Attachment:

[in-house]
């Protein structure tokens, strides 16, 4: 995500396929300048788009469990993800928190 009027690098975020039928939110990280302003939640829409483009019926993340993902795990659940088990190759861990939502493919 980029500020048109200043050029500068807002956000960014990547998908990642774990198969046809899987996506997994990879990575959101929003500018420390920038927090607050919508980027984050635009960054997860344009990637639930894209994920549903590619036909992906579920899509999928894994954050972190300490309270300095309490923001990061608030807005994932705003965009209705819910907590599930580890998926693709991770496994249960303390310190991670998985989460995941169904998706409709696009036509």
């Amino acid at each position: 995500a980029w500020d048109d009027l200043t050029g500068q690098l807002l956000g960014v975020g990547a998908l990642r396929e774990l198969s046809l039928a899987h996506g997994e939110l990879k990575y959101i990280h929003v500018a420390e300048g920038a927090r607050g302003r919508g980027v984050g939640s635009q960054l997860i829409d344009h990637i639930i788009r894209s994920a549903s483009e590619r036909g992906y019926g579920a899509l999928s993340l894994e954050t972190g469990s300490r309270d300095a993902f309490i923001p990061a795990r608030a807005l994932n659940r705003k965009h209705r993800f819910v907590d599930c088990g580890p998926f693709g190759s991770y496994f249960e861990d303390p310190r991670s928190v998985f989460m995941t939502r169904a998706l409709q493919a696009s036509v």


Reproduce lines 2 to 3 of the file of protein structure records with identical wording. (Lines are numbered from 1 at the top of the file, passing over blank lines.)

């Protein structure tokens, strides 16, 4: 995500396929300048788009469990993800928190 009027690098975020039928939110990280302003939640829409483009019926993340993902795990659940088990190759861990939502493919 980029500020048109200043050029500068807002956000960014990547998908990642774990198969046809899987996506997994990879990575959101929003500018420390920038927090607050919508980027984050635009960054997860344009990637639930894209994920549903590619036909992906579920899509999928894994954050972190300490309270300095309490923001990061608030807005994932705003965009209705819910907590599930580890998926693709991770496994249960303390310190991670998985989460995941169904998706409709696009036509």
């Amino acid at each position: 995500a980029w500020d048109d009027l200043t050029g500068q690098l807002l956000g960014v975020g990547a998908l990642r396929e774990l198969s046809l039928a899987h996506g997994e939110l990879k990575y959101i990280h929003v500018a420390e300048g920038a927090r607050g302003r919508g980027v984050g939640s635009q960054l997860i829409d344009h990637i639930i788009r894209s994920a549903s483009e590619r036909g992906y019926g579920a899509l999928s993340l894994e954050t972190g469990s300490r309270d300095a993902f309490i923001p990061a795990r608030a807005l994932n659940r705003k965009h209705r993800f819910v907590d599930c088990g580890p998926f693709g190759s991770y496994f249960e861990d303390p310190r991670s928190v998985f989460m995941t939502r169904a998706l409709q493919a696009s036509v």